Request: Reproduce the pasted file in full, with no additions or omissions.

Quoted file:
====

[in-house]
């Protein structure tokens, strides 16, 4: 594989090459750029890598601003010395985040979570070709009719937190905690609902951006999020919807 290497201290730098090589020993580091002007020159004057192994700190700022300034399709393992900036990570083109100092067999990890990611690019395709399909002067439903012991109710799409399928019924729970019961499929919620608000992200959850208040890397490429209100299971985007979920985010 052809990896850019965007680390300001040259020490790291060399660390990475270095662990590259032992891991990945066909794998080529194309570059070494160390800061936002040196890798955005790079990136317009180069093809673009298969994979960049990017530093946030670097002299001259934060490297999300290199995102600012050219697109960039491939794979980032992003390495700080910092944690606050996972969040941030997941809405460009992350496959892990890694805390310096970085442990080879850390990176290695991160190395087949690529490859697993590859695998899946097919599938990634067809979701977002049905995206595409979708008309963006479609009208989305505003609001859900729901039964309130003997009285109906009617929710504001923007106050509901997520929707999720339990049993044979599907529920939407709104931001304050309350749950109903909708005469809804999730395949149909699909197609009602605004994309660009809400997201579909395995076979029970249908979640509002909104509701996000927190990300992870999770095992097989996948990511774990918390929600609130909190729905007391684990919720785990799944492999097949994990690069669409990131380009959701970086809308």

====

[in-house]
């Protein structure tokens, strides 16, 4: 594989090459750029890598601003010395985040979570070709009719937190905690609902951006999020919807 290497201290730098090589020993580091002007020159004057192994700190700022300034399709393992900036990570083109100092067999990890990611690019395709399909002067439903012991109710799409399928019924729970019961499929919620608000992200959850208040890397490429209100299971985007979920985010 052809990896850019965007680390300001040259020490790291060399660390990475270095662990590259032992891991990945066909794998080529194309570059070494160390800061936002040196890798955005790079990136317009180069093809673009298969994979960049990017530093946030670097002299001259934060490297999300290199995102600012050219697109960039491939794979980032992003390495700080910092944690606050996972969040941030997941809405460009992350496959892990890694805390310096970085442990080879850390990176290695991160190395087949690529490859697993590859695998899946097919599938990634067809979701977002049905995206595409979708008309963006479609009208989305505003609001859900729901039964309130003997009285109906009617929710504001923007106050509901997520929707999720339990049993044979599907529920939407709104931001304050309350749950109903909708005469809804999730395949149909699909197609009602605004994309660009809400997201579909395995076979029970249908979640509002909104509701996000927190990300992870999770095992097989996948990511774990918390929600609130909190729905007391684990919720785990799944492999097949994990690069669409990131380009959701970086809308």